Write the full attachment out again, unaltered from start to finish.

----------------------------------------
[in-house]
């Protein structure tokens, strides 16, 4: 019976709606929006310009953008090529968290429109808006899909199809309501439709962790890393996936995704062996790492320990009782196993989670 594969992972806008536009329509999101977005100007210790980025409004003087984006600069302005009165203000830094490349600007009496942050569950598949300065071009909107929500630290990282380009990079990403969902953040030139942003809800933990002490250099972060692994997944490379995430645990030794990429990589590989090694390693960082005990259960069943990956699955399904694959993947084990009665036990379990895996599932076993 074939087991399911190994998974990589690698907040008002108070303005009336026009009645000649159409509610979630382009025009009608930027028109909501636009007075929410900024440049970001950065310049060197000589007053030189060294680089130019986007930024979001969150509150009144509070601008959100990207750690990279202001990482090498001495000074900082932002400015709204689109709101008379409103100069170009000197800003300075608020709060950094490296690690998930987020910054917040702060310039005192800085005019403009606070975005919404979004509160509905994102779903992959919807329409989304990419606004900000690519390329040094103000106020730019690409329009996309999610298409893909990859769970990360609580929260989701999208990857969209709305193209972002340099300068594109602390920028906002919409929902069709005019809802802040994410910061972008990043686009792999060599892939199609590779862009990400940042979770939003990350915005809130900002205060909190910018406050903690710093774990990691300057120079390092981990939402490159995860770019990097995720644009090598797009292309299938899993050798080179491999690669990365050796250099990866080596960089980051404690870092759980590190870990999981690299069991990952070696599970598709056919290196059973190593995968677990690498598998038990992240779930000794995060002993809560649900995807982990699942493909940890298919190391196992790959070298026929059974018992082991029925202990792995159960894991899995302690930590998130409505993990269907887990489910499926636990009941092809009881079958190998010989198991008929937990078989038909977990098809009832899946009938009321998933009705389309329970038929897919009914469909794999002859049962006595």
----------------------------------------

[in-house]
């Protein structure tokens, strides 16, 4: 019976709606929006310009953008090529968290429109808006899909199809309501439709962790890393996936995704062996790492320990009782196993989670 594969992972806008536009329509999101977005100007210790980025409004003087984006600069302005009165203000830094490349600007009496942050569950598949300065071009909107929500630290990282380009990079990403969902953040030139942003809800933990002490250099972060692994997944490379995430645990030794990429990589590989090694390693960082005990259960069943990956699955399904694959993947084990009665036990379990895996599932076993 074939087991399911190994998974990589690698907040008002108070303005009336026009009645000649159409509610979630382009025009009608930027028109909501636009007075929410900024440049970001950065310049060197000589007053030189060294680089130019986007930024979001969150509150009144509070601008959100990207750690990279202001990482090498001495000074900082932002400015709204689109709101008379409103100069170009000197800003300075608020709060950094490296690690998930987020910054917040702060310039005192800085005019403009606070975005919404979004509160509905994102779903992959919807329409989304990419606004900000690519390329040094103000106020730019690409329009996309999610298409893909990859769970990360609580929260989701999208990857969209709305193209972002340099300068594109602390920028906002919409929902069709005019809802802040994410910061972008990043686009792999060599892939199609590779862009990400940042979770939003990350915005809130900002205060909190910018406050903690710093774990990691300057120079390092981990939402490159995860770019990097995720644009090598797009292309299938899993050798080179491999690669990365050796250099990866080596960089980051404690870092759980590190870990999981690299069991990952070696599970598709056919290196059973190593995968677990690498598998038990992240779930000794995060002993809560649900995807982990699942493909940890298919190391196992790959070298026929059974018992082991029925202990792995159960894991899995302690930590998130409505993990269907887990489910499926636990009941092809009881079958190998010989198991008929937990078989038909977990098809009832899946009938009321998933009705389309329970038929897919009914469909794999002859049962006595």